We present a comprehensive study of the actively disintegrating asteroid P/2013 R3. Using the Hubble and Keck telescopes, we identified thirteen discrete components separating with a mean, pair-wise velocity dispersion of v = 0.33+/-0.03 m/s. Their separation times are staggered over an interval of 5 months. Combined, the components of P/2013 R3 would form a single spherical body with radius 400 m, which is our best estimate of the size of the precursor object. Dust enveloping the system has, in the first observations, a cross-section 30 sq. km but fades monotonically at a rate consistent with the action of radiation pressure sweeping. The individual components exhibit comet-like morphologies and also fade except where secondary fragmentation is accompanied by the release of additional dust. Upper limits to the radii of any embedded solid nuclei are typically 100 to 200 m (geometric albedo 0.05 assumed). The observations are consistent with rotational disruption of a weak (cohesive strength 50 to 100 Pa) parent body, 400 m in radius. Estimated radiation (YORP) spin-up times of this parent are less than 1 Myr, shorter than the collisional lifetime. If present, water ice sublimating at as little as 1 g/s could generate a torque on the parent body rivaling the YORP torque. Under conservative assumptions about the frequency of similar disruptions, the inferred asteroid debris production rate is 1000 kg/s, which is at least 4 percent of the rate needed to maintain the Zodiacal Cloud.The work has been recently published: D. Jewitt, J. Agarwal, J. Li, H. Weaver, M. Mutchler, S. Larson (2017). The Astronomical Journal, 153:223(17pp)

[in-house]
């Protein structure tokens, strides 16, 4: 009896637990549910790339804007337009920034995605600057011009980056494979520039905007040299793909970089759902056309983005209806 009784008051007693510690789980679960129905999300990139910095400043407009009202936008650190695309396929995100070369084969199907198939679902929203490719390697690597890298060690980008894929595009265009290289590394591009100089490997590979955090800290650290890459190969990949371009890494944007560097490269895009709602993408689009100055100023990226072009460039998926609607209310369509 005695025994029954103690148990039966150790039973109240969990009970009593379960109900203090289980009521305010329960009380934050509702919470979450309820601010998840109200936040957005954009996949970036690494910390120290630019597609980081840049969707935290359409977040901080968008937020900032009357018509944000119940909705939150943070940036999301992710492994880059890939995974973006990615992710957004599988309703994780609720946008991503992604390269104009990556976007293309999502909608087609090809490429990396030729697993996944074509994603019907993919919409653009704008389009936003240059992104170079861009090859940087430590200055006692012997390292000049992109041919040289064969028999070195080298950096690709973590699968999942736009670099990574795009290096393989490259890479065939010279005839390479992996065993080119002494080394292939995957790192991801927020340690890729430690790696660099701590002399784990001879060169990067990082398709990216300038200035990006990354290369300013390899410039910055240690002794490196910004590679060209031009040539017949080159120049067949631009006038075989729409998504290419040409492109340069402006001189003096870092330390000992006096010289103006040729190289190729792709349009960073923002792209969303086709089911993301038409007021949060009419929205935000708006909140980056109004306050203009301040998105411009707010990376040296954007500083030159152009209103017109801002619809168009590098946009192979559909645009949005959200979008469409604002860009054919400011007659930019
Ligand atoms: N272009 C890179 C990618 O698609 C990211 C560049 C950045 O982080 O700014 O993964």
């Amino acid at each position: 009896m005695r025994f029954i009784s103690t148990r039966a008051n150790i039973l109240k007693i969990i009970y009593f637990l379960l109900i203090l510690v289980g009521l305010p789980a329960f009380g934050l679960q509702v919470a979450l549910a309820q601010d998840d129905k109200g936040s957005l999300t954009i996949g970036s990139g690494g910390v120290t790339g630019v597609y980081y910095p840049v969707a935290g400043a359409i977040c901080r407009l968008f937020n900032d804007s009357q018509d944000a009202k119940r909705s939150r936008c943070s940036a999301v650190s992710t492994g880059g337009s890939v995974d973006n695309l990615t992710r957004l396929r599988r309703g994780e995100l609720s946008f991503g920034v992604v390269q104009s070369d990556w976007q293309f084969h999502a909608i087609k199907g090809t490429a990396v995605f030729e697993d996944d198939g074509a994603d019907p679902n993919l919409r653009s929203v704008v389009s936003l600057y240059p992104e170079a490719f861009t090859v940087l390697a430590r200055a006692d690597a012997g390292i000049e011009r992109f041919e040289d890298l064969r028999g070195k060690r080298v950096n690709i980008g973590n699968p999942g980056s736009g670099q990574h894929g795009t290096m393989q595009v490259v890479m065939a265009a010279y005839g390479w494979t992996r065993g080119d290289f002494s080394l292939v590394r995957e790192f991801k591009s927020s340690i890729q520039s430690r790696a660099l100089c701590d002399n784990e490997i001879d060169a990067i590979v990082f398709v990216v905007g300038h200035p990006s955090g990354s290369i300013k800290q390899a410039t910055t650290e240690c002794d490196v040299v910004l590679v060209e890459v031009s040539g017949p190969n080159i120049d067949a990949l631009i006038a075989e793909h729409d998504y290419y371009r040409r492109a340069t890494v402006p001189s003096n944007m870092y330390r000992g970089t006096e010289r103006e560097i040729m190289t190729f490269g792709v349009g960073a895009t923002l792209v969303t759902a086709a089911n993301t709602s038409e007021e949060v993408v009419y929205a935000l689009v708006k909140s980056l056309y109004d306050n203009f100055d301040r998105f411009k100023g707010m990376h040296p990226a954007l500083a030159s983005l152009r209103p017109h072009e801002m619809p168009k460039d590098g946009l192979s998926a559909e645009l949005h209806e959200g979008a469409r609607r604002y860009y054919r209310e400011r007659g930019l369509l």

Anatomy of an Asteroid Break-Up: The Case of P/2013 R3

Dave Jewitt, Jessica Agarwal, Jing Li, Harold Weaver, Max Mutchler, Stephen Larson
(Submitted on 28 Mar 2017)